5. Chen, L, DeVries, AL, Cheng, CH 1997Evolution of antifreeze glycoprotein gene from a trypsinogen gene in Antarctic notothenioid fishProc Natl Acad Sci USA9438113816CrossRefPubMedGoogle Scholar
  6. Claverie, JM 2001Gene number. What if there are only 30,000 human genes?Science29112551257CrossRefPubMedGoogle Scholar
  7. Domachowske, JB, Bonville, CA, Dyer, KD, Rosenberg, HF 1998Evolution of antiviral activity in the ribonuclease A gene superfamily: Evidence for a specific interaction between eosinophil-derived neurotoxin (EDN/RNase 2) and respiratory syncytial virusNucleic Acids Res2653275332CrossRefPubMedGoogle Scholar
  8. Fitch, DH, Bailey, WJ, Tagle, DA, Goodman, M, Sieu, L, Slightom, JL 1991Duplication of the gamma-globin gene mediated by L1 long interspersed repetitive elements in an early ancestor of simian primatesProc Natl Acad Sci USA8873967400PubMedGoogle Scholar
  9. Force, A, Lynch, M, Pickett, FB, Amores, A, Van, Y-I, Postlethwait, J 1999Preservation of duplicate genes by complementary, degenerative mutationsGenetics15115311545PubMedGoogle Scholar
  10. Forsberg, R, Christiansen, FB 2003A codon-based model of host-specific selection in parasites, with an application to the influenza A virusMol Biol Evol2012521259CrossRefPubMedGoogle Scholar
  11. Gaucher, EA, Gu, X, Miyamoto, MM, Benner, SA 2002Predicting functional divergence in protein evolution by site-specific rate shiftsTrends Biochem Sci27315321CrossRefPubMedGoogle Scholar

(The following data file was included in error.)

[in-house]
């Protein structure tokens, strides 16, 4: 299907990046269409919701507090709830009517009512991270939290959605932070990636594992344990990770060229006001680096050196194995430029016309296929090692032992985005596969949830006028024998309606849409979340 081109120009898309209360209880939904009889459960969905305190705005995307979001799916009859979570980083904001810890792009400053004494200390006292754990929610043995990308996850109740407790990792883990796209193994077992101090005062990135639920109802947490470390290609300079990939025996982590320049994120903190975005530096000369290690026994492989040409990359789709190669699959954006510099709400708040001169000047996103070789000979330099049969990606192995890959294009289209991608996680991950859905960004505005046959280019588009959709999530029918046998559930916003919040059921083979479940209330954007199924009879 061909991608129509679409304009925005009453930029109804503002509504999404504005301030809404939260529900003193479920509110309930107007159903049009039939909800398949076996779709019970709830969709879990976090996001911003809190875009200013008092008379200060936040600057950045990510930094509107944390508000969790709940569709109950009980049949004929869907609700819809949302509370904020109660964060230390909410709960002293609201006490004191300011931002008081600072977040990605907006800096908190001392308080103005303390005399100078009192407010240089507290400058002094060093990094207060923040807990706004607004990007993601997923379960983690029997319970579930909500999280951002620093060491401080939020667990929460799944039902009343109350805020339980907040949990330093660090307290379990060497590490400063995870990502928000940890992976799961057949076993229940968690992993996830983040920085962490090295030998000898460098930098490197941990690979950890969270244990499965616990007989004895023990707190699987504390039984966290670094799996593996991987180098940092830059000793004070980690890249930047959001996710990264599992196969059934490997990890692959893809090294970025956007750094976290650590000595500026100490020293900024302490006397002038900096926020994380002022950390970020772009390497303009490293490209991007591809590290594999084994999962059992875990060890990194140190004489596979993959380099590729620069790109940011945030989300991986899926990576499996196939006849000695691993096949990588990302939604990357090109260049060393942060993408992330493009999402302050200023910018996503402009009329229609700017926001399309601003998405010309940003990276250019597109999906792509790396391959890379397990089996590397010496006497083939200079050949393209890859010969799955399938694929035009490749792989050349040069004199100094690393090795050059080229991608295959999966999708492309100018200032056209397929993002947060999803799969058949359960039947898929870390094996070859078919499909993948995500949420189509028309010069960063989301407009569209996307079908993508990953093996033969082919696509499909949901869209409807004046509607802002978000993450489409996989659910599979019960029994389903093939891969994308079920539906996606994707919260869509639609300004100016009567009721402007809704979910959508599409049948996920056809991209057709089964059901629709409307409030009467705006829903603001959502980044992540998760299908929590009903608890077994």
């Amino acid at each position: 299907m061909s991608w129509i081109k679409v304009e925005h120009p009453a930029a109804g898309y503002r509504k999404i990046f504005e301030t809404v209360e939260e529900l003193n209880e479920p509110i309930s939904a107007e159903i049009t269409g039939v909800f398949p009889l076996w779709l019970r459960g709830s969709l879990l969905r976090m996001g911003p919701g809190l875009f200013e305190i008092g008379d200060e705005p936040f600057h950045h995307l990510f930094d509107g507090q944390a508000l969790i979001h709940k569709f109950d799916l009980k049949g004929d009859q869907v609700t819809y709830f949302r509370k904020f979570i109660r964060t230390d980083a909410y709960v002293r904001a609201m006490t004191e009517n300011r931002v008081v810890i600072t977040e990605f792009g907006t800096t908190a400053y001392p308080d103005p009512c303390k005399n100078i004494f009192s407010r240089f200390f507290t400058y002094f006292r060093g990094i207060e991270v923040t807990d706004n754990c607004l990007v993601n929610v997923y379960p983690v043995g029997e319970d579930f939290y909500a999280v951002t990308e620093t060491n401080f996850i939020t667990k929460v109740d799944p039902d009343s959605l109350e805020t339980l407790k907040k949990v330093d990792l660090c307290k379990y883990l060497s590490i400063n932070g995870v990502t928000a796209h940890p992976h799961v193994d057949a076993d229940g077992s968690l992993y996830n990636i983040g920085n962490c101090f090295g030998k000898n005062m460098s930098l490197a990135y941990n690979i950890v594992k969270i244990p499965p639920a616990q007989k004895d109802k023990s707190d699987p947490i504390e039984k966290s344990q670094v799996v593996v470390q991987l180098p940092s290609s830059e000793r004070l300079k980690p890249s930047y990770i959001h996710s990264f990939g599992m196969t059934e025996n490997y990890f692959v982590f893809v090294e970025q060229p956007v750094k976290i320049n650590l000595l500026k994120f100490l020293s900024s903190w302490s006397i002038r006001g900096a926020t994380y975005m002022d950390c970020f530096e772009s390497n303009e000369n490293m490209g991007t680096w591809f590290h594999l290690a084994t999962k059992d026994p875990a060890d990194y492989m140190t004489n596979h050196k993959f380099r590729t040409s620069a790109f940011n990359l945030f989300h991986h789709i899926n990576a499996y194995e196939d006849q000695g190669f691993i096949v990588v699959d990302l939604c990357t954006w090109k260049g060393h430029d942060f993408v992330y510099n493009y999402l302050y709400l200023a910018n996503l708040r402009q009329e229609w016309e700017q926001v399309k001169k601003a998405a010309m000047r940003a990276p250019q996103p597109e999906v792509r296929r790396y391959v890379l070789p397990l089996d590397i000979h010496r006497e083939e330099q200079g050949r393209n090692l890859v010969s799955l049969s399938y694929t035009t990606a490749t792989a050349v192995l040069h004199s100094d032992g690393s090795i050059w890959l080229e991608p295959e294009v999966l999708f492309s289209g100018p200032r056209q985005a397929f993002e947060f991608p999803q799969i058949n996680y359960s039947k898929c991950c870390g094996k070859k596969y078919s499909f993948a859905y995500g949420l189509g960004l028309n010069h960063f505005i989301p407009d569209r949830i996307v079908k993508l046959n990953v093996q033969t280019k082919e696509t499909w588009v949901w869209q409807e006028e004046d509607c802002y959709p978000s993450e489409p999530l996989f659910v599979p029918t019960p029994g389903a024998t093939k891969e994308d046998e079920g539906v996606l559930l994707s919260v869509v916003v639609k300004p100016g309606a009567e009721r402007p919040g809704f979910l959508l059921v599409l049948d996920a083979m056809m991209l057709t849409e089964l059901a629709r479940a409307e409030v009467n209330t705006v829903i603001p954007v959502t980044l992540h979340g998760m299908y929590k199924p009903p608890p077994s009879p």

12. Gibert, JM 2002The evolution of engrailed genes after duplication and speciation eventsDev Genes Evol212307318CrossRefPubMedGoogle Scholar
  13. Goldman, N, Yang, Z 1994A codon based model of nucleotide substitution for protein-coding DNA sequencesMol Biol Evol11725736PubMedGoogle Scholar
  14. Goodman, M 1999The genomic record of Humankind’s evolutionary rootsAm J Hum Genet643139CrossRefPubMedGoogle Scholar
  15. Goodman, M, Porter, CA, Czelusniak, J, Page, SL, Schneider, H, Shoshani, J, Gunnell, G, Groves, CP 1998Toward a phylogenetic classification of Primates based on DNA evidence complemented by fossil evidenceMol Phylogenet Evol9585598CrossRefPubMedGoogle Scholar
  16. Gu, X 2001Maximum-likelihood approach for gene family evolution under functional divergenceMol Biol Evol18453464PubMedGoogle Scholar
  17. Hamann, KJ, Ten, RM, Loegering, DA, Jenkins, RB, Heise, MT, Schad, CR, Pease, LR, Gleich, GJ, Barker, RL 1990Structure and chromosome localization of the human eosinophil-derived neurotoxin and eosinophil cationic protein genes: Evidence for intronless coding sequences in the ribonuclease gene superfamilyGenomics7535546PubMedGoogle Scholar
  18. Harris, MP, Fallon, JF, Prum, RO 2002Shh-Bmp2 signalling module and the evolutionary origin and diversification of feathersJ Exp Zool294160176CrossRefPubMedGoogle Scholar
  19. Hasegawa, M, Kishino, H, Yano, T 1985Dating of the human-ape splitting by a molecular clock of mitochondrial DNAJ Mol Evol22160174PubMedGoogle Scholar
  20. Hughes, AL 1994The evolution of functionally novel proteins after gene duplicationProc R Soc Lond B Biol Sci256119124PubMedGoogle Scholar